We have been doing lots of training on how we would start to feel as we used all our physical and mental energy and how we would have to rely on an emotional and spiritual state to take us through the experience.  The teachings proved right as at 3.30am I was hallucinating, telling Dave that I was being supported by hundreds of people on the side of the mountain who were high fiving me and giving me more water – obviously, nobody was there, but “they” did help me move forward.  I thought a lot about the stone representing my family back at Zebra Ridge and also all of the support I’d had from my friends.
At 6.30am we witnessed sunrise of the east coast of Africa – a bright orange line breaking up the darkness followed by the warming glow of the sun above Mt. Mawenzi below (Africas 3rd highest peak).  We then reached to the crater rim at Gilman’s Point (5685m) at 7am before having a much needed cup of tea and snack before starting the final push to the summit.

This was so hard – it was now daylight and the sun was beaming down even though it well below zero. We could see the summit around the crater rim but now had three “hills” to climb – about 300m ascending over about 1km.  I had no energy and was totally drained.

We reached the summit at about 10am – I don’t really remember much about it as I was being unwell, took my team photos then promptly fell asleep on the floor!!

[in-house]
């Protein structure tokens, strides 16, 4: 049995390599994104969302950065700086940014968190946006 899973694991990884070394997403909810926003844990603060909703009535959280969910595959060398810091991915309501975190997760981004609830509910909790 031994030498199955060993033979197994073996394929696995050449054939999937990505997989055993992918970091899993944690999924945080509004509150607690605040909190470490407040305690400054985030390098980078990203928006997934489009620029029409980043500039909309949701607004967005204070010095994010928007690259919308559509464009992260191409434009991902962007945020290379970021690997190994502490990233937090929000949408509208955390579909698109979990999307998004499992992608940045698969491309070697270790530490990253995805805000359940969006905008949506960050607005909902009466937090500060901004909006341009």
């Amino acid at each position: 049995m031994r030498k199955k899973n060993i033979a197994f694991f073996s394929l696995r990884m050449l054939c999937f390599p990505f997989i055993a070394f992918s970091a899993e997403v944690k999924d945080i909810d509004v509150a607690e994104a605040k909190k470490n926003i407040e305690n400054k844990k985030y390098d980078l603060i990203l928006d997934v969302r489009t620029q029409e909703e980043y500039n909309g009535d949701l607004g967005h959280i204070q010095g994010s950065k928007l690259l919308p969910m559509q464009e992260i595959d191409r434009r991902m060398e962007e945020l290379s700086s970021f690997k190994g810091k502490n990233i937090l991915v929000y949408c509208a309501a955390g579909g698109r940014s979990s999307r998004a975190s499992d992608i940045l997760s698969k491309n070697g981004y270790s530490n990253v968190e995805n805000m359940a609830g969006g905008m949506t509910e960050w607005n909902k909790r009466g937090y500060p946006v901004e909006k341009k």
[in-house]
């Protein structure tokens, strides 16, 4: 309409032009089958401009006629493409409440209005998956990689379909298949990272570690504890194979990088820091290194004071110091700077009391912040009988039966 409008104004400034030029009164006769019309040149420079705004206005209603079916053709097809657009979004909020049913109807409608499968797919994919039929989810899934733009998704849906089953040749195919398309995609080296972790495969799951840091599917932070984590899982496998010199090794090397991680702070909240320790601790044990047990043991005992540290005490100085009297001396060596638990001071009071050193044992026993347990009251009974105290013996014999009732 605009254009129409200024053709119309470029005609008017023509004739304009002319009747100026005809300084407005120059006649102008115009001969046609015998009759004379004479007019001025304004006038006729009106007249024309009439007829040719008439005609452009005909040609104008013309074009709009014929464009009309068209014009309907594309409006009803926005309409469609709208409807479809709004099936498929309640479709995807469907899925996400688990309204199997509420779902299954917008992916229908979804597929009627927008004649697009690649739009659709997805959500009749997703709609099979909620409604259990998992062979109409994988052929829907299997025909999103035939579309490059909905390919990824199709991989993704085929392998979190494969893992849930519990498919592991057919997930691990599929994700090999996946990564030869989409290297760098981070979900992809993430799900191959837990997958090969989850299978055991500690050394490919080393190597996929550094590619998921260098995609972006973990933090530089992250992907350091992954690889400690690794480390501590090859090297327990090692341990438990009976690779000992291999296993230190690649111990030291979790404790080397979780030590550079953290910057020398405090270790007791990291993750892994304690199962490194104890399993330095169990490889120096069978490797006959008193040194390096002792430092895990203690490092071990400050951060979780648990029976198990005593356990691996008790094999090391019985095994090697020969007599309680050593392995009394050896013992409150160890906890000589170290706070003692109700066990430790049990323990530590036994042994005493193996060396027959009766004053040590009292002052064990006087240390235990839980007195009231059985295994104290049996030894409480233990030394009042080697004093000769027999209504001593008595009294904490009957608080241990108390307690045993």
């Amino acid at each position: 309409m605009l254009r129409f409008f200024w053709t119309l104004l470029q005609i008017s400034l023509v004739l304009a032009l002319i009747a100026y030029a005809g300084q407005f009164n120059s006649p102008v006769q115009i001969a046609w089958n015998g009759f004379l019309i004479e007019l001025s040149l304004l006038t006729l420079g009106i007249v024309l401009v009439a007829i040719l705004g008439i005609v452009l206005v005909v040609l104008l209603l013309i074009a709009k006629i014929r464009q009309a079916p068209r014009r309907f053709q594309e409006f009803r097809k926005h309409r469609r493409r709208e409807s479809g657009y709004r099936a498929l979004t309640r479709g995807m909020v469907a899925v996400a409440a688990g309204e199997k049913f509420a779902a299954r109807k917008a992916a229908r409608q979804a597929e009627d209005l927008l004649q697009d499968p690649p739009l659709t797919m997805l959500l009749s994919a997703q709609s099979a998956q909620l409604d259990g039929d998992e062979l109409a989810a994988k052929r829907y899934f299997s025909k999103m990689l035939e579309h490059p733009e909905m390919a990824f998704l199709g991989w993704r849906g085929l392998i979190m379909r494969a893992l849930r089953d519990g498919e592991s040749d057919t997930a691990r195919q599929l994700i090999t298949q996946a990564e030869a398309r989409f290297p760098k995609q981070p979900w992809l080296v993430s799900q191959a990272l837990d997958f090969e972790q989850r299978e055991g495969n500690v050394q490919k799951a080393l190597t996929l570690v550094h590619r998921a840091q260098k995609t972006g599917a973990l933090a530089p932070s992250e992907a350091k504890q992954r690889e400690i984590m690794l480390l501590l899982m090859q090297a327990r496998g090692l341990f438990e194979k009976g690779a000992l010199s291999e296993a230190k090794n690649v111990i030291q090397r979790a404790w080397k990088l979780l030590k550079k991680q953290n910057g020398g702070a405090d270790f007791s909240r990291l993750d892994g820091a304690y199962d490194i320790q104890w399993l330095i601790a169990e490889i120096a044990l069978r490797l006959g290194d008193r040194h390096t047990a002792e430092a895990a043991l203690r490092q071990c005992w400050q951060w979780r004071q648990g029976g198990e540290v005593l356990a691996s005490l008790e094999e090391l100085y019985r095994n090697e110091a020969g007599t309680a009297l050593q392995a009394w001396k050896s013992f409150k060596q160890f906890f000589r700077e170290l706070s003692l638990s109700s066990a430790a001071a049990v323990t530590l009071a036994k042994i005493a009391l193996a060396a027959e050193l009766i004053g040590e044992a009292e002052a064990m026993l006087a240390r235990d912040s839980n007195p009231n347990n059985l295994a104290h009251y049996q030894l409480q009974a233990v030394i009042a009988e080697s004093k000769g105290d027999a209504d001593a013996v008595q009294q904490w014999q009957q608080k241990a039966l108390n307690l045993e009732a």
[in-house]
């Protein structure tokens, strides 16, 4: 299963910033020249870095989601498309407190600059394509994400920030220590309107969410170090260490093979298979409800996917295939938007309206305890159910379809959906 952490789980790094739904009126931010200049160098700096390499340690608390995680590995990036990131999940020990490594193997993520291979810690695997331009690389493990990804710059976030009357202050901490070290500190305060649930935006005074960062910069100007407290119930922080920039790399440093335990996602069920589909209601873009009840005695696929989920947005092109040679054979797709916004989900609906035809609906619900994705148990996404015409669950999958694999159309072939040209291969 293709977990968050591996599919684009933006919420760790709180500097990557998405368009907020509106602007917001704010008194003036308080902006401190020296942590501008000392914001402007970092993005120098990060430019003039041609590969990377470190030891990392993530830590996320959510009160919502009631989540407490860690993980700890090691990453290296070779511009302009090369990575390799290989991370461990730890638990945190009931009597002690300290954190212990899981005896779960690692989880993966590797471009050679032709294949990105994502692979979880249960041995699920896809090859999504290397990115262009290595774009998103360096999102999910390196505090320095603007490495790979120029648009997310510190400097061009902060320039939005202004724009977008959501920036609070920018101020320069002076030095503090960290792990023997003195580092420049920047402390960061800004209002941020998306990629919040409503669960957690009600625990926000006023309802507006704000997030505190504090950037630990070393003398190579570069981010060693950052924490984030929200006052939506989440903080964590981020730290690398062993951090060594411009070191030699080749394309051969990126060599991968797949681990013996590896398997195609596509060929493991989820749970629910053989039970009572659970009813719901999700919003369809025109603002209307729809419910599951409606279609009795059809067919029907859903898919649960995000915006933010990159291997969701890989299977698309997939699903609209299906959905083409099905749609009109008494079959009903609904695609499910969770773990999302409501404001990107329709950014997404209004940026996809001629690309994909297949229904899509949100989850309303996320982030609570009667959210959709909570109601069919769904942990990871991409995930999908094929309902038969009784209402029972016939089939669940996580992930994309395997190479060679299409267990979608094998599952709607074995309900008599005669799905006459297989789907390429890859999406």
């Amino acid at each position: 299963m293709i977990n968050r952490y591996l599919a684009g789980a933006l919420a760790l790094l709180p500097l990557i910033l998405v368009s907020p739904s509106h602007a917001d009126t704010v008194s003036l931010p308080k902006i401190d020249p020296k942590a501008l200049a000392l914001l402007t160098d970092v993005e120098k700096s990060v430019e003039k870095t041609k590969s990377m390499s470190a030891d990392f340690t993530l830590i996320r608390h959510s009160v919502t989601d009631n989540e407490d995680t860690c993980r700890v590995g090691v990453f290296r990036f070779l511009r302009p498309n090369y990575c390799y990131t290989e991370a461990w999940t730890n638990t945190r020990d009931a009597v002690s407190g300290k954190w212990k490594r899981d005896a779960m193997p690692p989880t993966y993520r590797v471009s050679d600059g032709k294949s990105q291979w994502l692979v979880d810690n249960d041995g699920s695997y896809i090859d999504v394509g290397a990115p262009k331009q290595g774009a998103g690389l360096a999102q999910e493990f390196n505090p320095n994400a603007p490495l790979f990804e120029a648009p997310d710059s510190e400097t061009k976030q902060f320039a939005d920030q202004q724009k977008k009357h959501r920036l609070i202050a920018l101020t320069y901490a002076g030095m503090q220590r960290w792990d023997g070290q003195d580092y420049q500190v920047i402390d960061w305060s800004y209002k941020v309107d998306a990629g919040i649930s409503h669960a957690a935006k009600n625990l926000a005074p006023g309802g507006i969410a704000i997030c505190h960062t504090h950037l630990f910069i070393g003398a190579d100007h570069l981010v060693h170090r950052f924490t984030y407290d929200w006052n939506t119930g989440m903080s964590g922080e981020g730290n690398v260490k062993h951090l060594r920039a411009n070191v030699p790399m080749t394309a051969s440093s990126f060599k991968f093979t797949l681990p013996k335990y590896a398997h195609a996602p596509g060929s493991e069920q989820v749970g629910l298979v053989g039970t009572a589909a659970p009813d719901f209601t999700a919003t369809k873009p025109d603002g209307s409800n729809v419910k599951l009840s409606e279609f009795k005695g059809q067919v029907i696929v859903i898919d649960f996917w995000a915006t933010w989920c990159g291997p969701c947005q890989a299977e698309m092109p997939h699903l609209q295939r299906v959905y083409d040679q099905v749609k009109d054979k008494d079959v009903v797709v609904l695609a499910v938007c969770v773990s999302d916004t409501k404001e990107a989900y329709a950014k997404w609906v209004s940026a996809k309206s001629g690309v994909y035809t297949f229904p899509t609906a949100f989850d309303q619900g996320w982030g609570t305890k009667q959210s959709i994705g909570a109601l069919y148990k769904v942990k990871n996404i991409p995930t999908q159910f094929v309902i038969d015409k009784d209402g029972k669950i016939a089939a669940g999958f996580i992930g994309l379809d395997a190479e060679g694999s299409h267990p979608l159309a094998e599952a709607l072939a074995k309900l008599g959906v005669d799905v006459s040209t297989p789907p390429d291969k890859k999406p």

The descent was tough as I couldn’t walk unaided – I was administered oxygen but it became apparent I didn’t need it – I was helped by Dave who was aided by Chris, Martin and Jon before eventually meeting two of the porter team at 5200m who carried me down to Kibo Huts at 4720m. And to sleep at about 1.30pm!
At 4pm we left Kibo Huts for Horombo Huts at 3720m – a downhill 10km walk with the air becoming richer in oxygen with every step.

DAY 6 – Saturday 30th

After a cracking sleep we’re packed and ready for the 25km trek back to Marangu Gate at 1800m from here at 3720m.  The air will be great and it should be hot so looking forward to our final day on the mountain.

DONE! Successfully completed our trek and looking forward to a few beers to celebrate tonight back at the hotel.  We’ve successfully walked 92km in 6 days, ascending and descending approximately 8000m!

A few Swahili phrases our guides taught us whilst on the trek:
Polepoleslowly – how we are told to walk when at altitude
Jambo! hello/goodbye – when passing people on the mountain!
Hakuna Matatano worries